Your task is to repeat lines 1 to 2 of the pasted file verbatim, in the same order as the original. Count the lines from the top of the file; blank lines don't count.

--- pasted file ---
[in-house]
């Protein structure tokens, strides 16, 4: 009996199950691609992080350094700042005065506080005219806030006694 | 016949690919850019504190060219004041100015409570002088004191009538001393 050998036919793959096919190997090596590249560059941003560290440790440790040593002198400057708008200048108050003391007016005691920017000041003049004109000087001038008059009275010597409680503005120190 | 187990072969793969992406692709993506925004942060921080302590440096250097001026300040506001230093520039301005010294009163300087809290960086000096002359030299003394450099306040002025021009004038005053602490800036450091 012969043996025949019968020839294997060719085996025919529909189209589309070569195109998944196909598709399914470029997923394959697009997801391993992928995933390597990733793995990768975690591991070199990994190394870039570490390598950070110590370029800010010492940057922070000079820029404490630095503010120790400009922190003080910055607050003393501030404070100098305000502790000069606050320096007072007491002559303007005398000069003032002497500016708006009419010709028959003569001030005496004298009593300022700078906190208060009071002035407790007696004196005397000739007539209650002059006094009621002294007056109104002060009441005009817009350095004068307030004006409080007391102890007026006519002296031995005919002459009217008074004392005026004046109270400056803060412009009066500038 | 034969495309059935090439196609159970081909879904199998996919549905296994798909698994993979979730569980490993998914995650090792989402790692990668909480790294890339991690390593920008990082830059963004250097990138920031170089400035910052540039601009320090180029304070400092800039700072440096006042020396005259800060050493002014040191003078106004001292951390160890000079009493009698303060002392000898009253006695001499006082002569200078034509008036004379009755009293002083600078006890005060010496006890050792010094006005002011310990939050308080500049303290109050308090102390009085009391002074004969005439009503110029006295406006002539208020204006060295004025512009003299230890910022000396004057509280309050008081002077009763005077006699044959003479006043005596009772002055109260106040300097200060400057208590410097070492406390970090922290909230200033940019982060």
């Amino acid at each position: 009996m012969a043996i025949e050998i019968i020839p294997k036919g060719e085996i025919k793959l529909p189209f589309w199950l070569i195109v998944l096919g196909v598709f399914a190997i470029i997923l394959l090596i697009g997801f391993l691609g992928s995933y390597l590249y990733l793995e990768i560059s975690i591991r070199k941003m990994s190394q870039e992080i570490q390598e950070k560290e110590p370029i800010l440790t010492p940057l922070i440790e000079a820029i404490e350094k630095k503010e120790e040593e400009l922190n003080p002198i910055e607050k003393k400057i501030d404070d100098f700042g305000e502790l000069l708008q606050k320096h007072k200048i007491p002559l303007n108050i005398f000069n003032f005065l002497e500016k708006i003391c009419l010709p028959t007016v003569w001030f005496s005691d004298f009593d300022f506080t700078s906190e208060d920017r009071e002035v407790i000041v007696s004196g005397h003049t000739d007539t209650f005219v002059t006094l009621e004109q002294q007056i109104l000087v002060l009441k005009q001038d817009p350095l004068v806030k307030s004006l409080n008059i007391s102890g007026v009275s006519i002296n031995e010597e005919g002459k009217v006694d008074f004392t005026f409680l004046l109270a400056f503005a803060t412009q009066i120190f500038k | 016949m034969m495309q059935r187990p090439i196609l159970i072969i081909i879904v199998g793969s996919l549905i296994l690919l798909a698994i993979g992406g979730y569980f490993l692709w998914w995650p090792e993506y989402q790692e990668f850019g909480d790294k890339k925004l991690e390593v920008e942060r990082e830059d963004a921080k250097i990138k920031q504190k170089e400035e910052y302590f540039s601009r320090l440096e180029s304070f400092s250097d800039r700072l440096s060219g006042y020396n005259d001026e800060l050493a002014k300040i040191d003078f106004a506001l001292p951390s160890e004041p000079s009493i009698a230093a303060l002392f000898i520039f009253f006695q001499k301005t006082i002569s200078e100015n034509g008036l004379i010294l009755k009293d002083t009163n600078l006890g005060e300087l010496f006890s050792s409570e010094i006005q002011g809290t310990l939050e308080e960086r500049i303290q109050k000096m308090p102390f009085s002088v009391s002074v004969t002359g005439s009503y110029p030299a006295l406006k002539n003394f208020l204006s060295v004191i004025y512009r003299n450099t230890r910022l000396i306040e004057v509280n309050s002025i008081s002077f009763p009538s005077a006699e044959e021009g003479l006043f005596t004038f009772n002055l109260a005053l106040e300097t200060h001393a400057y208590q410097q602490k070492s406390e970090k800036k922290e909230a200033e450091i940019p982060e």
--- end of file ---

[in-house]
């Protein structure tokens, strides 16, 4: 009996199950691609992080350094700042005065506080005219806030006694 | 016949690919850019504190060219004041100015409570002088004191009538001393 050998036919793959096919190997090596590249560059941003560290440790440790040593002198400057708008200048108050003391007016005691920017000041003049004109000087001038008059009275010597409680503005120190 | 187990072969793969992406692709993506925004942060921080302590440096250097001026300040506001230093520039301005010294009163300087809290960086000096002359030299003394450099306040002025021009004038005053602490800036450091 012969043996025949019968020839294997060719085996025919529909189209589309070569195109998944196909598709399914470029997923394959697009997801391993992928995933390597990733793995990768975690591991070199990994190394870039570490390598950070110590370029800010010492940057922070000079820029404490630095503010120790400009922190003080910055607050003393501030404070100098305000502790000069606050320096007072007491002559303007005398000069003032002497500016708006009419010709028959003569001030005496004298009593300022700078906190208060009071002035407790007696004196005397000739007539209650002059006094009621002294007056109104002060009441005009817009350095004068307030004006409080007391102890007026006519002296031995005919002459009217008074004392005026004046109270400056803060412009009066500038 | 034969495309059935090439196609159970081909879904199998996919549905296994798909698994993979979730569980490993998914995650090792989402790692990668909480790294890339991690390593920008990082830059963004250097990138920031170089400035910052540039601009320090180029304070400092800039700072440096006042020396005259800060050493002014040191003078106004001292951390160890000079009493009698303060002392000898009253006695001499006082002569200078034509008036004379009755009293002083600078006890005060010496006890050792010094006005002011310990939050308080500049303290109050308090102390009085009391002074004969005439009503110029006295406006002539208020204006060295004025512009003299230890910022000396004057509280309050008081002077009763005077006699044959003479006043005596009772002055109260106040300097200060400057208590410097070492406390970090922290909230200033940019982060």